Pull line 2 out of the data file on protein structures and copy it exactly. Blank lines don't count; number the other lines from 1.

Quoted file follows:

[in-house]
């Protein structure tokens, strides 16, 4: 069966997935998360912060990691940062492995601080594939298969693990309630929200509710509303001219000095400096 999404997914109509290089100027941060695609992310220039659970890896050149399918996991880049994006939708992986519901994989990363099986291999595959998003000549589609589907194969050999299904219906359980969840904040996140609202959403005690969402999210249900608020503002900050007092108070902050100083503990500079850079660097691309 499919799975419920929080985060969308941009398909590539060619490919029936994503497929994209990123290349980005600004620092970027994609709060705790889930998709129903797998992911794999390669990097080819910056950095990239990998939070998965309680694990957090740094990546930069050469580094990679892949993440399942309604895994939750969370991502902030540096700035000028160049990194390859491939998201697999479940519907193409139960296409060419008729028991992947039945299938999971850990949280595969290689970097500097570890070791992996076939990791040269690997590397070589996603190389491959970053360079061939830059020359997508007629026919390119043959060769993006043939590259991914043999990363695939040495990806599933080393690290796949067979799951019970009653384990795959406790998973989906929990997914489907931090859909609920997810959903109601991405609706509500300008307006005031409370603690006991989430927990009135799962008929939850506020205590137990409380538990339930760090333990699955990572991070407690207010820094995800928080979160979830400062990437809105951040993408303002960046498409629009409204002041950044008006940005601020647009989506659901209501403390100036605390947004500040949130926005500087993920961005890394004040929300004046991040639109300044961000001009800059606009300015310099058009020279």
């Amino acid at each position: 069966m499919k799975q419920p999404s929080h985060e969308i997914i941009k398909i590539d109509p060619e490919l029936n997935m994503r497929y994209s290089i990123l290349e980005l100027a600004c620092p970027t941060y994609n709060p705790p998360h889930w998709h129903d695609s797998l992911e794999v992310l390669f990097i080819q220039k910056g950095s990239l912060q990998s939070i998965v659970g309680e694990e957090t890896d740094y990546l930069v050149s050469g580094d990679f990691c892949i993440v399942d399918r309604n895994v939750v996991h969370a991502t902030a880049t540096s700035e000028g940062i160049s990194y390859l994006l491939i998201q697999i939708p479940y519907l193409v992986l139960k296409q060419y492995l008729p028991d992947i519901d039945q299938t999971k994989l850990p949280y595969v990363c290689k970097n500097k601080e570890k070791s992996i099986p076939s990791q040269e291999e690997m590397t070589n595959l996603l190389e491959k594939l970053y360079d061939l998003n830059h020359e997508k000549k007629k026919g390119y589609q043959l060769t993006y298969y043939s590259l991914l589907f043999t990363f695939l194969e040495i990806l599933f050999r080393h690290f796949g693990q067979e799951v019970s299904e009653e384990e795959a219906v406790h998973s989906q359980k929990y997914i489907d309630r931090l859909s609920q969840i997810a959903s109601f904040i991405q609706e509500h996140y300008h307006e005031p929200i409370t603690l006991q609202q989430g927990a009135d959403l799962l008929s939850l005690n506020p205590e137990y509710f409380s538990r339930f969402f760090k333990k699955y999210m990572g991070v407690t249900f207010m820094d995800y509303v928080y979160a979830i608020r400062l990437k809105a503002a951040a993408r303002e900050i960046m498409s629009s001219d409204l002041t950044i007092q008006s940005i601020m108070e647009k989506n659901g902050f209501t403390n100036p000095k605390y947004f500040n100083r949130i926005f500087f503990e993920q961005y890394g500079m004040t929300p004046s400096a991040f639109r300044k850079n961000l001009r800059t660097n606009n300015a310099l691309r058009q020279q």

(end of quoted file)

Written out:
């Protein structure tokens, strides 16, 4: 069966997935998360912060990691940062492995601080594939298969693990309630929200509710509303001219000095400096 999404997914109509290089100027941060695609992310220039659970890896050149399918996991880049994006939708992986519901994989990363099986291999595959998003000549589609589907194969050999299904219906359980969840904040996140609202959403005690969402999210249900608020503002900050007092108070902050100083503990500079850079660097691309 499919799975419920929080985060969308941009398909590539060619490919029936994503497929994209990123290349980005600004620092970027994609709060705790889930998709129903797998992911794999390669990097080819910056950095990239990998939070998965309680694990957090740094990546930069050469580094990679892949993440399942309604895994939750969370991502902030540096700035000028160049990194390859491939998201697999479940519907193409139960296409060419008729028991992947039945299938999971850990949280595969290689970097500097570890070791992996076939990791040269690997590397070589996603190389491959970053360079061939830059020359997508007629026919390119043959060769993006043939590259991914043999990363695939040495990806599933080393690290796949067979799951019970009653384990795959406790998973989906929990997914489907931090859909609920997810959903109601991405609706509500300008307006005031409370603690006991989430927990009135799962008929939850506020205590137990409380538990339930760090333990699955990572991070407690207010820094995800928080979160979830400062990437809105951040993408303002960046498409629009409204002041950044008006940005601020647009989506659901209501403390100036605390947004500040949130926005500087993920961005890394004040929300004046991040639109300044961000001009800059606009300015310099058009020279």